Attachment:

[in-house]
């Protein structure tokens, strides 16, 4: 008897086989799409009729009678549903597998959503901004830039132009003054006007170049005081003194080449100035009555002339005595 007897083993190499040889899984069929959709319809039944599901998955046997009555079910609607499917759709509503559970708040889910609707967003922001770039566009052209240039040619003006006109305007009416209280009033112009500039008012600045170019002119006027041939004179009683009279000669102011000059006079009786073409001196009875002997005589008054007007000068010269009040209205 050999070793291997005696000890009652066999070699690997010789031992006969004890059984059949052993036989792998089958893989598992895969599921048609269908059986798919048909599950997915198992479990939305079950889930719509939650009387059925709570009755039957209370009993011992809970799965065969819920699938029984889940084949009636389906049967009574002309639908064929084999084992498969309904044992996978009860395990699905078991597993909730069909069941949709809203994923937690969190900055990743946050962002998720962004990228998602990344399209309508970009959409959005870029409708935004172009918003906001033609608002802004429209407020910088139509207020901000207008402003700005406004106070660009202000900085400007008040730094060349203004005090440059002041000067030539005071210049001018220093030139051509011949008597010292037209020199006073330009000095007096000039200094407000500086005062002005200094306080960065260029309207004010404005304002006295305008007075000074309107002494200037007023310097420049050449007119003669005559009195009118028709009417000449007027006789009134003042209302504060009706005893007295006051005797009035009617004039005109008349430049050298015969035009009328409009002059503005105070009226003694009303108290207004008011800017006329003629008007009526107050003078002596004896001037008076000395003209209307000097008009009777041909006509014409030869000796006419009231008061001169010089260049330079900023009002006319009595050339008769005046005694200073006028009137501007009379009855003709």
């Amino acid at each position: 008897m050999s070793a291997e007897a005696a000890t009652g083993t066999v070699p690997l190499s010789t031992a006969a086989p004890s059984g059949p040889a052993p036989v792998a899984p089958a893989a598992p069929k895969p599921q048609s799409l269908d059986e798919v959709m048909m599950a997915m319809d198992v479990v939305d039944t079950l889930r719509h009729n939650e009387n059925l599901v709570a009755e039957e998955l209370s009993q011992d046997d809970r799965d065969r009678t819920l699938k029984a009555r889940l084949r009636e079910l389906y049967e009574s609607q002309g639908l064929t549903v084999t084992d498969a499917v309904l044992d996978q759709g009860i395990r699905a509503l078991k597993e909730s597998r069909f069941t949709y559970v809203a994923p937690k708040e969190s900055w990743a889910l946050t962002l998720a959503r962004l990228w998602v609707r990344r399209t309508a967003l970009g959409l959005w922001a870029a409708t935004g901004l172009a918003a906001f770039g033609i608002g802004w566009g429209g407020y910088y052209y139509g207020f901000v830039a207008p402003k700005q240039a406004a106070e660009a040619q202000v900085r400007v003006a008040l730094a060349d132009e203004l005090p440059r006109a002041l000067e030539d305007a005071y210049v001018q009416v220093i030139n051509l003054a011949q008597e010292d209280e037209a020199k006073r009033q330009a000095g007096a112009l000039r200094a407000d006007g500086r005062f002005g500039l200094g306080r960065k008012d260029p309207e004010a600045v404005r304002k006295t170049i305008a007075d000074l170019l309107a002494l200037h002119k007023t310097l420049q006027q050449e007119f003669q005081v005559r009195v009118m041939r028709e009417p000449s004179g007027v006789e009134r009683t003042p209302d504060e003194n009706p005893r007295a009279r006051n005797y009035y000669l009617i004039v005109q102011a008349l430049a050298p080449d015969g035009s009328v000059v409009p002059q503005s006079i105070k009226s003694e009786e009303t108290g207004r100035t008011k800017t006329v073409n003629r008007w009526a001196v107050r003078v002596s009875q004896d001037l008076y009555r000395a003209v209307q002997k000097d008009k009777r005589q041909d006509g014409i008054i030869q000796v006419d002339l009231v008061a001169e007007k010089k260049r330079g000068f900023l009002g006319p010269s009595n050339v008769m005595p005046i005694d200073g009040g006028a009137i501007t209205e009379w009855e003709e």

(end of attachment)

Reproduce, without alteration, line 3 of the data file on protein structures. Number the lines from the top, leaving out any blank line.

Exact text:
């Amino acid at each position: 008897m050999s070793a291997e007897a005696a000890t009652g083993t066999v070699p690997l190499s010789t031992a006969a086989p004890s059984g059949p040889a052993p036989v792998a899984p089958a893989a598992p069929k895969p599921q048609s799409l269908d059986e798919v959709m048909m599950a997915m319809d198992v479990v939305d039944t079950l889930r719509h009729n939650e009387n059925l599901v709570a009755e039957e998955l209370s009993q011992d046997d809970r799965d065969r009678t819920l699938k029984a009555r889940l084949r009636e079910l389906y049967e009574s609607q002309g639908l064929t549903v084999t084992d498969a499917v309904l044992d996978q759709g009860i395990r699905a509503l078991k597993e909730s597998r069909f069941t949709y559970v809203a994923p937690k708040e969190s900055w990743a889910l946050t962002l998720a959503r962004l990228w998602v609707r990344r399209t309508a967003l970009g959409l959005w922001a870029a409708t935004g901004l172009a918003a906001f770039g033609i608002g802004w566009g429209g407020y910088y052209y139509g207020f901000v830039a207008p402003k700005q240039a406004a106070e660009a040619q202000v900085r400007v003006a008040l730094a060349d132009e203004l005090p440059r006109a002041l000067e030539d305007a005071y210049v001018q009416v220093i030139n051509l003054a011949q008597e010292d209280e037209a020199k006073r009033q330009a000095g007096a112009l000039r200094a407000d006007g500086r005062f002005g500039l200094g306080r960065k008012d260029p309207e004010a600045v404005r304002k006295t170049i305008a007075d000074l170019l309107a002494l200037h002119k007023t310097l420049q006027q050449e007119f003669q005081v005559r009195v009118m041939r028709e009417p000449s004179g007027v006789e009134r009683t003042p209302d504060e003194n009706p005893r007295a009279r006051n005797y009035y000669l009617i004039v005109q102011a008349l430049a050298p080449d015969g035009s009328v000059v409009p002059q503005s006079i105070k009226s003694e009786e009303t108290g207004r100035t008011k800017t006329v073409n003629r008007w009526a001196v107050r003078v002596s009875q004896d001037l008076y009555r000395a003209v209307q002997k000097d008009k009777r005589q041909d006509g014409i008054i030869q000796v006419d002339l009231v008061a001169e007007k010089k260049r330079g000068f900023l009002g006319p010269s009595n050339v008769m005595p005046i005694d200073g009040g006028a009137i501007t209205e009379w009855e003709e």